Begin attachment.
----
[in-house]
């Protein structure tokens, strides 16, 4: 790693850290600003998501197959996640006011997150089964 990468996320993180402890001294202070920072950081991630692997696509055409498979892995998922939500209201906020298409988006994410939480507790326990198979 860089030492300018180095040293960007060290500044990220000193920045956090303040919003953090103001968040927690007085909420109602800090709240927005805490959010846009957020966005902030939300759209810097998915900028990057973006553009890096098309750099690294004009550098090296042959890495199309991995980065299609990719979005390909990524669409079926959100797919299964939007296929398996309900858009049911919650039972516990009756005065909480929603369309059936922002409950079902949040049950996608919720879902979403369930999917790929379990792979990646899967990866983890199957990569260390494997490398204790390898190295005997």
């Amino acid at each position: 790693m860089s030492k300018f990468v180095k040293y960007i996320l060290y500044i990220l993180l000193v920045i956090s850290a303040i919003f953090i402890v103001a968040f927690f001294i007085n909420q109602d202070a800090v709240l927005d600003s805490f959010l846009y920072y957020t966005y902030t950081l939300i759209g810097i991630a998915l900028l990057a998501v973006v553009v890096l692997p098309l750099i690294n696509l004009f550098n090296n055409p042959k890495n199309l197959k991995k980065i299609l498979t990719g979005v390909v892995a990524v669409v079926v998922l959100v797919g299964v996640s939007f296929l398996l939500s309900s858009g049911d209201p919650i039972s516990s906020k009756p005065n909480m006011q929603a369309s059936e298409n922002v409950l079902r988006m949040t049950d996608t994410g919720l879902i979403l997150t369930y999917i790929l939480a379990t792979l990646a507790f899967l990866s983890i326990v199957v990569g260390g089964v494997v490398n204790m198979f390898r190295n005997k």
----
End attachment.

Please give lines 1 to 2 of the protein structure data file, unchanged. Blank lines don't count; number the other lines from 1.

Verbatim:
[in-house]
């Protein structure tokens, strides 16, 4: 790693850290600003998501197959996640006011997150089964 990468996320993180402890001294202070920072950081991630692997696509055409498979892995998922939500209201906020298409988006994410939480507790326990198979 860089030492300018180095040293960007060290500044990220000193920045956090303040919003953090103001968040927690007085909420109602800090709240927005805490959010846009957020966005902030939300759209810097998915900028990057973006553009890096098309750099690294004009550098090296042959890495199309991995980065299609990719979005390909990524669409079926959100797919299964939007296929398996309900858009049911919650039972516990009756005065909480929603369309059936922002409950079902949040049950996608919720879902979403369930999917790929379990792979990646899967990866983890199957990569260390494997490398204790390898190295005997």